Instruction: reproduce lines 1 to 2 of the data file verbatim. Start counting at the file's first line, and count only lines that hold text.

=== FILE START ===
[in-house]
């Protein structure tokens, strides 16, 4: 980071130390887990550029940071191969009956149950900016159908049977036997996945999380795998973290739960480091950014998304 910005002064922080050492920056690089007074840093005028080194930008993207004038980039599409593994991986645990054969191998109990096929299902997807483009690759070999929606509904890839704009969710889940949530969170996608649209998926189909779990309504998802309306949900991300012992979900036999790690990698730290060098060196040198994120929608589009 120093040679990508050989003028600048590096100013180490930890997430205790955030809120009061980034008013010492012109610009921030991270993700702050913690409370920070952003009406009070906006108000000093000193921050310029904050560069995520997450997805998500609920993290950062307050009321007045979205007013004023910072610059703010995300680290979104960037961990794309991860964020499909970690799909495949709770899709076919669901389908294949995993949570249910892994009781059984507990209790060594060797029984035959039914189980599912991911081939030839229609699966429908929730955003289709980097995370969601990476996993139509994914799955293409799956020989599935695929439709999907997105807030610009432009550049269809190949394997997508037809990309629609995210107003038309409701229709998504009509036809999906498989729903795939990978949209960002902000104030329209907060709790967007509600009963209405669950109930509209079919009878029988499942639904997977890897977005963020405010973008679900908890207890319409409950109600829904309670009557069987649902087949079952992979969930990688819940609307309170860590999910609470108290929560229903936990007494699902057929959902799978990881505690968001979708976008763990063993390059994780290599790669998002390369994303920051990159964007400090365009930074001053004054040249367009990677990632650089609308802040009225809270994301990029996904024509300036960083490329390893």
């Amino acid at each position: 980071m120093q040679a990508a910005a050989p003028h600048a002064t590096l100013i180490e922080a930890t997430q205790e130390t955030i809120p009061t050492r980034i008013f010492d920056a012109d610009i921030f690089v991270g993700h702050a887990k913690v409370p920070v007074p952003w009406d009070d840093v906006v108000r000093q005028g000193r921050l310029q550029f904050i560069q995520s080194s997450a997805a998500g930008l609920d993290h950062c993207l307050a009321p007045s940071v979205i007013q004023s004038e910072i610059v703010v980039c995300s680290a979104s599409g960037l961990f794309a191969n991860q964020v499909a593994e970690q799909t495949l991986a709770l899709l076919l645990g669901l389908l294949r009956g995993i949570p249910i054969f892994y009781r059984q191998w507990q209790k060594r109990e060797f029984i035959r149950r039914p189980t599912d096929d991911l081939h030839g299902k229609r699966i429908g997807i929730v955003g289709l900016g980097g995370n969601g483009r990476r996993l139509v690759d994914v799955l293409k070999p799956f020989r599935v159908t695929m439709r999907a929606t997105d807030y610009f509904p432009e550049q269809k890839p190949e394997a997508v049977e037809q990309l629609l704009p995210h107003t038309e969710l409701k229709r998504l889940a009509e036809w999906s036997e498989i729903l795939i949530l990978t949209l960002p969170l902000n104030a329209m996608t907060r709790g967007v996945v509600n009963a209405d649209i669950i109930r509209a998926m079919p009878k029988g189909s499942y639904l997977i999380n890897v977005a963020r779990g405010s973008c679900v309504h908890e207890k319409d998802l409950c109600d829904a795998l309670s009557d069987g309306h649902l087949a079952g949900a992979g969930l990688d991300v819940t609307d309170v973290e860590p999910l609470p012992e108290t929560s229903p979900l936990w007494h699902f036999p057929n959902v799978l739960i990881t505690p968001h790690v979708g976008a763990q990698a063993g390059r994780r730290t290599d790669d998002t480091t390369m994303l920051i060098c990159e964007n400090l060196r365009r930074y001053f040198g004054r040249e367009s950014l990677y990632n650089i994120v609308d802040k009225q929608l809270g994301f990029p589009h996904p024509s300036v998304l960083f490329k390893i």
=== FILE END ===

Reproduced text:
[in-house]
């Protein structure tokens, strides 16, 4: 980071130390887990550029940071191969009956149950900016159908049977036997996945999380795998973290739960480091950014998304 910005002064922080050492920056690089007074840093005028080194930008993207004038980039599409593994991986645990054969191998109990096929299902997807483009690759070999929606509904890839704009969710889940949530969170996608649209998926189909779990309504998802309306949900991300012992979900036999790690990698730290060098060196040198994120929608589009 120093040679990508050989003028600048590096100013180490930890997430205790955030809120009061980034008013010492012109610009921030991270993700702050913690409370920070952003009406009070906006108000000093000193921050310029904050560069995520997450997805998500609920993290950062307050009321007045979205007013004023910072610059703010995300680290979104960037961990794309991860964020499909970690799909495949709770899709076919669901389908294949995993949570249910892994009781059984507990209790060594060797029984035959039914189980599912991911081939030839229609699966429908929730955003289709980097995370969601990476996993139509994914799955293409799956020989599935695929439709999907997105807030610009432009550049269809190949394997997508037809990309629609995210107003038309409701229709998504009509036809999906498989729903795939990978949209960002902000104030329209907060709790967007509600009963209405669950109930509209079919009878029988499942639904997977890897977005963020405010973008679900908890207890319409409950109600829904309670009557069987649902087949079952992979969930990688819940609307309170860590999910609470108290929560229903936990007494699902057929959902799978990881505690968001979708976008763990063993390059994780290599790669998002390369994303920051990159964007400090365009930074001053004054040249367009990677990632650089609308802040009225809270994301990029996904024509300036960083490329390893």